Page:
REMEMBRANCER, No. 66.
ever you have already done, apply the Christian uufearingly meets his your discourse according to my re- end, and relying upon the merits of solution and judgment. As for the the Saviour to be imputed to him," Irish, I assure you, they shall not &c. &c. Now it will be evident cheat me, but it is possible they may to you, on the bare perusal, that cozen themselves; for be assured, the expression, "relying on the what I have refused to the English, merits of the Saviour,'' to be imI will not grant to the Irish rebels, puted to him, is altogether upnever trusting to that kind of peo- warranted by any passage of Scripple (of what nature soever) more ture, or by the formularies of our ihan I see by their actions. And I Church. Indeed it would be diffiam sending to Ormond such a dis- cult to understand what the exprespatch, as I am sure will please you sion is intended to convey, were it and all honest men, a copy whereof not that it is so commonly in the by the next opportunity you shall mouths of our (as they are called) have. Lastly, be confident I would Evangelical preachers, and that we not have put you, nor myself to the repeatedly hear other terms used trouble of this Letter, had I not a synonymously, which serve to exgreat estimation of you. And a plain it; such as the “ application full confidence of your friendship. of Christ's righteousness," and the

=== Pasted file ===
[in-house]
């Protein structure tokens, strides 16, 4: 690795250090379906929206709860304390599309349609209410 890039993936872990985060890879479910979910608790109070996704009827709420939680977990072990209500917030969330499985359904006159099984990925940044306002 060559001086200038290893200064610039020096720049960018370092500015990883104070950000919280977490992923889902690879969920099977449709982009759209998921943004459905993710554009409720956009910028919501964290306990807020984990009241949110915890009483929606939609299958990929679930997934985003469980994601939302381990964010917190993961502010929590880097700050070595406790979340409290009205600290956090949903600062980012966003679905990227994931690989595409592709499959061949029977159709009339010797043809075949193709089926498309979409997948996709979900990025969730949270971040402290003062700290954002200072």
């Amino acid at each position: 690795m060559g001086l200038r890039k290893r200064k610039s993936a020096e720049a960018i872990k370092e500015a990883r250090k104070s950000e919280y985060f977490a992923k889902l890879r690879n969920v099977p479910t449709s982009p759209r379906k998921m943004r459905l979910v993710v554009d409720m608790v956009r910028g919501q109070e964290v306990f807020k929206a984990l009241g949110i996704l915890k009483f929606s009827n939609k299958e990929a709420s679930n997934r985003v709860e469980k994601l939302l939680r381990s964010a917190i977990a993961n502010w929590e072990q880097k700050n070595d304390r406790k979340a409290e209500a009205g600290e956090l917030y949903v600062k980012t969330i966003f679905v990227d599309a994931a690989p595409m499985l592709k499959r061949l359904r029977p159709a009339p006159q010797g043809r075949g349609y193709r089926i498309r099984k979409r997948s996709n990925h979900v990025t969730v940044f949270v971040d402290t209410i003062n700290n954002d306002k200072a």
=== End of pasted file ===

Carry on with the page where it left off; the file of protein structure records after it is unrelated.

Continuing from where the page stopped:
To your, &c. C. R. “ being clothed in Christ's righCardiff, August, 1645.
One would have thought that the To the Editor of the Remembrancer. been too well acquaiuted with Evan
Author of " Body and Soul,” had SIR,